Fall 2016 Syllabus (PDF)
Prof. Golan Levin
COURSE NUMBER, MEETING TIMES, MEETING LOCATIONS:
Course Numbers: 60-212
Location: CFA-111 (STUDIO), CFA building, CMU
Time: Fridays, 8:30am – 4:20pm, with a lunch break
Course Calendar: http://bit.ly/golancoursecalendar
This is an intermediate level course in creative coding, interactive new-media art, and computational design. Ideal as a second course for students who have already had one semester of elementary programming (in any language), this course is for you if you’d like to use code to make art, design, architecture, and/or games — AND you’re already fluent in the basics of programming, such as for() loops, if() statements, and arrays.
This course satisfies the EMS-2 (60-210: Interactivity) requirement for BFA and BXA-Art majors. As with EMS-2, students in this course will develop an understanding of the contexts, tools, and idioms of software programming in the arts. Unlike EMS-2, this course additionally satisfies the computing portal requirement for CFA and Dietrich students pursuing IDeATe minors and concentrations. (Students with no prior programming experience should register instead for 15-104, 15-110, or 15-112.)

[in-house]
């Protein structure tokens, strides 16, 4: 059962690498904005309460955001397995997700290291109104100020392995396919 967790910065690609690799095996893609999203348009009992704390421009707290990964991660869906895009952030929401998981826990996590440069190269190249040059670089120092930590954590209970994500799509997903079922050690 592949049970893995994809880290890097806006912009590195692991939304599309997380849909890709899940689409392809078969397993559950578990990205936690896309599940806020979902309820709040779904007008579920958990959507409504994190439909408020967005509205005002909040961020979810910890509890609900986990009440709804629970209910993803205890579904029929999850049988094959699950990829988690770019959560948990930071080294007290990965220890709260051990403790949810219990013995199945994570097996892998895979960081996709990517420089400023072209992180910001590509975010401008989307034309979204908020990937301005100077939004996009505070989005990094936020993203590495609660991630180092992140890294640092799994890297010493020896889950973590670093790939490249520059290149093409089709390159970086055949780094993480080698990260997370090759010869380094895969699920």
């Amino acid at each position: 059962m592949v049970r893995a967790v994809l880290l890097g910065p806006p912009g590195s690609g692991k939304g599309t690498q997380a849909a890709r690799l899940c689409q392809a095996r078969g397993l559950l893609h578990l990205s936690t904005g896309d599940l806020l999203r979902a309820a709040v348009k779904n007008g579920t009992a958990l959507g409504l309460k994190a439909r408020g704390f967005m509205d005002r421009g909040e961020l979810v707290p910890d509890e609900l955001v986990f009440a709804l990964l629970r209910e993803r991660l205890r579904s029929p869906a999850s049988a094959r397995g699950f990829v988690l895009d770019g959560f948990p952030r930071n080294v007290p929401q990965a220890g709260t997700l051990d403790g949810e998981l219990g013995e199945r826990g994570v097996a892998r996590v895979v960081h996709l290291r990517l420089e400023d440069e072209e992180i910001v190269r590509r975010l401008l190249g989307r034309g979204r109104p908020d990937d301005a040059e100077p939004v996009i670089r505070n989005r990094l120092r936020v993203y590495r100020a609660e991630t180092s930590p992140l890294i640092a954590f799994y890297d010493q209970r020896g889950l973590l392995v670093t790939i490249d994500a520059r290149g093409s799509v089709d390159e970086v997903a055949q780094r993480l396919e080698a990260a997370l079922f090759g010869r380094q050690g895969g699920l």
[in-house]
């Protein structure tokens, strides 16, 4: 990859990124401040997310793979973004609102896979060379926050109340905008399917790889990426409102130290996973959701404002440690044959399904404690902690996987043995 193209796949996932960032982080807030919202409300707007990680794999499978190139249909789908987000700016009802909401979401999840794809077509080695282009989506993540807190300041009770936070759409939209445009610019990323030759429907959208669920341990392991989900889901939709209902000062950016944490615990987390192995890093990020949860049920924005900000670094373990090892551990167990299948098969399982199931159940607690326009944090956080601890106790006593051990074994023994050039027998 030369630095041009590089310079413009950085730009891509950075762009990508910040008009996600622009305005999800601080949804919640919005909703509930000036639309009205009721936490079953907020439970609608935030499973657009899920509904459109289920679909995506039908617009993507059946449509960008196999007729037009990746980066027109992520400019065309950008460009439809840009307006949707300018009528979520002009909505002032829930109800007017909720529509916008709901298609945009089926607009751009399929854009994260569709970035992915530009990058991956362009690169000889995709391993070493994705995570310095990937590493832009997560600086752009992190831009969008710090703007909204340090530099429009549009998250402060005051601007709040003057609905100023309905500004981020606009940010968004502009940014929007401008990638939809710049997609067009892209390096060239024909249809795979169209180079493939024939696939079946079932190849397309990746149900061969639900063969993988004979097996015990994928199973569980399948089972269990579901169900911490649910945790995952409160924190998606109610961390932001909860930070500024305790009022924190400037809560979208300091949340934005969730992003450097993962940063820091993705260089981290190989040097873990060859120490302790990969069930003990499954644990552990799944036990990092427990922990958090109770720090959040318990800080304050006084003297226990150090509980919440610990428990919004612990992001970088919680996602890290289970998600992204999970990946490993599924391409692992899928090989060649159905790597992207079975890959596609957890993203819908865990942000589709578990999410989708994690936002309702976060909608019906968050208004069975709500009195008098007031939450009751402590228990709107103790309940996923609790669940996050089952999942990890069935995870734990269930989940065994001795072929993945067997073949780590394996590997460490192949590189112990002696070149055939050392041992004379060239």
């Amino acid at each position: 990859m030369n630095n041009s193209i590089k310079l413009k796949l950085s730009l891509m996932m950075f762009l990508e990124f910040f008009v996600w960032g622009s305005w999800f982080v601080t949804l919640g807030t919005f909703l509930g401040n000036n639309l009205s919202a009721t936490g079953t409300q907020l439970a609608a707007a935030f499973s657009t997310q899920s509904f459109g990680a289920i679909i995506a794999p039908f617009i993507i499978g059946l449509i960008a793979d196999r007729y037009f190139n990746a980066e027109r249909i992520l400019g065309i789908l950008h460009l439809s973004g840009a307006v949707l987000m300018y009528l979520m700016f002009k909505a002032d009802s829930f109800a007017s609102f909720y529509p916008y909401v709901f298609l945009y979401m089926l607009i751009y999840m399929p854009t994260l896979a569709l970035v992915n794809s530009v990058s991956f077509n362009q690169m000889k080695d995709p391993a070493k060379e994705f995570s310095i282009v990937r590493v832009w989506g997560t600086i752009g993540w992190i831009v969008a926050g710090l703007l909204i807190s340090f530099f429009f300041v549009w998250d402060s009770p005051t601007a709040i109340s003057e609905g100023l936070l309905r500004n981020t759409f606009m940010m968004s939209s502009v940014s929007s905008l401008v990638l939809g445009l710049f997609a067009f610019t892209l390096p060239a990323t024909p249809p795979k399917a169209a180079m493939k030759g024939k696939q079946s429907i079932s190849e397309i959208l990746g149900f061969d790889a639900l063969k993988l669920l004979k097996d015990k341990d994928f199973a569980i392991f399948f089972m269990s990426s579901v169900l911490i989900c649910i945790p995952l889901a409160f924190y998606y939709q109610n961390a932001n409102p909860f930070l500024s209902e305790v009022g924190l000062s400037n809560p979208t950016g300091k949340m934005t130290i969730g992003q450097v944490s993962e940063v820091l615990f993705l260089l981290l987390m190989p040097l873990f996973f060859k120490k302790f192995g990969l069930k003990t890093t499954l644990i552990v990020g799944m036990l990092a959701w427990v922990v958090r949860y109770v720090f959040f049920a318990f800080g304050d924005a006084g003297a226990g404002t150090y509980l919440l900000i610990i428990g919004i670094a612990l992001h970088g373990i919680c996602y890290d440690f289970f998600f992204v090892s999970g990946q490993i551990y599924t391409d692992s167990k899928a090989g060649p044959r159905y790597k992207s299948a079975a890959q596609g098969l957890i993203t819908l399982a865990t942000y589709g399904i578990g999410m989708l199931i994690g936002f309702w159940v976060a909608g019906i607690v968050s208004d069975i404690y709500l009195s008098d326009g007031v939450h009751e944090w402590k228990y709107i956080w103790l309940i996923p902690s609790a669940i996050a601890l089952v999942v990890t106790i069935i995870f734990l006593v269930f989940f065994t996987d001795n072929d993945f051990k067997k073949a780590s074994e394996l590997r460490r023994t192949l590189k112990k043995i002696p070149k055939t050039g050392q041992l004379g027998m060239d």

Upon successful completion of this course, students will:
- Have practical skills in the use of popular open-source arts engineering tools, such as p5.js, Processing and OpenFrameworks, for new-media arts development
- Gain familiarity with the repertoire of artists, designers, works and activities around interactive art, information visualization, and computational design
- Understand the use of computational techniques in interactive 2D and 3D visualization
- Understand how to document and present creative work in person and online
- Be proficient in creating computer programs capable of responding graphically to user interaction, in a variety of different development environments; and
have developed an understanding of the underlying concepts of computation and their role in the arts.
REQUIRED COURSE MATERIALS
Laptop. Students should have access to a personal laptop; OSX, Windows and Linux are all acceptable. However, although nearly all of the toolkits with which we work are free and cross-platform, example projects will generally only be given for OSX. An Android or iOS smartphone may also be helpful for some projects.